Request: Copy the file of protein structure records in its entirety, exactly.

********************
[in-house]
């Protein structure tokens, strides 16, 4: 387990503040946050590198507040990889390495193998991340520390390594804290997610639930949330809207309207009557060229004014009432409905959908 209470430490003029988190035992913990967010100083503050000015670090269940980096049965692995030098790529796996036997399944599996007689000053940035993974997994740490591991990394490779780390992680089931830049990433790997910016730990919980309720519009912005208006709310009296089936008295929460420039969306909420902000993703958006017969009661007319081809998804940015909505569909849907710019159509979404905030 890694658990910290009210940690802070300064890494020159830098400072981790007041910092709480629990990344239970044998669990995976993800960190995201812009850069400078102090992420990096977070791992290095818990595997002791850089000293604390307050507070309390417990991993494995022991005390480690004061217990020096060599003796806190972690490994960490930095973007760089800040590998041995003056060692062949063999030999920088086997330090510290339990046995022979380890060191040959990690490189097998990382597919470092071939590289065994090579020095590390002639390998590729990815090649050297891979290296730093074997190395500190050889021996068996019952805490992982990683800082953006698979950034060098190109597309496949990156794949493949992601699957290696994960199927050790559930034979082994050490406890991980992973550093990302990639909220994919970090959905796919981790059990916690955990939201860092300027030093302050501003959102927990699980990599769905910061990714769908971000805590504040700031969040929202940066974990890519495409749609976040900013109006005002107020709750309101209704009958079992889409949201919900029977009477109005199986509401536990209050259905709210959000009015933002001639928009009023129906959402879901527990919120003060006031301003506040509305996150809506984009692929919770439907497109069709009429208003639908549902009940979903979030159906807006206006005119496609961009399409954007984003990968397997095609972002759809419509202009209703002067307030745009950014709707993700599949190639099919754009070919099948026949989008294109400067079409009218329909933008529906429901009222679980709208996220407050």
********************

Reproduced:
[in-house]
């Protein structure tokens, strides 16, 4: 387990503040946050590198507040990889390495193998991340520390390594804290997610639930949330809207309207009557060229004014009432409905959908 209470430490003029988190035992913990967010100083503050000015670090269940980096049965692995030098790529796996036997399944599996007689000053940035993974997994740490591991990394490779780390992680089931830049990433790997910016730990919980309720519009912005208006709310009296089936008295929460420039969306909420902000993703958006017969009661007319081809998804940015909505569909849907710019159509979404905030 890694658990910290009210940690802070300064890494020159830098400072981790007041910092709480629990990344239970044998669990995976993800960190995201812009850069400078102090992420990096977070791992290095818990595997002791850089000293604390307050507070309390417990991993494995022991005390480690004061217990020096060599003796806190972690490994960490930095973007760089800040590998041995003056060692062949063999030999920088086997330090510290339990046995022979380890060191040959990690490189097998990382597919470092071939590289065994090579020095590390002639390998590729990815090649050297891979290296730093074997190395500190050889021996068996019952805490992982990683800082953006698979950034060098190109597309496949990156794949493949992601699957290696994960199927050790559930034979082994050490406890991980992973550093990302990639909220994919970090959905796919981790059990916690955990939201860092300027030093302050501003959102927990699980990599769905910061990714769908971000805590504040700031969040929202940066974990890519495409749609976040900013109006005002107020709750309101209704009958079992889409949201919900029977009477109005199986509401536990209050259905709210959000009015933002001639928009009023129906959402879901527990919120003060006031301003506040509305996150809506984009692929919770439907497109069709009429208003639908549902009940979903979030159906807006206006005119496609961009399409954007984003990968397997095609972002759809419509202009209703002067307030745009950014709707993700599949190639099919754009070919099948026949989008294109400067079409009218329909933008529906429901009222679980709208996220407050």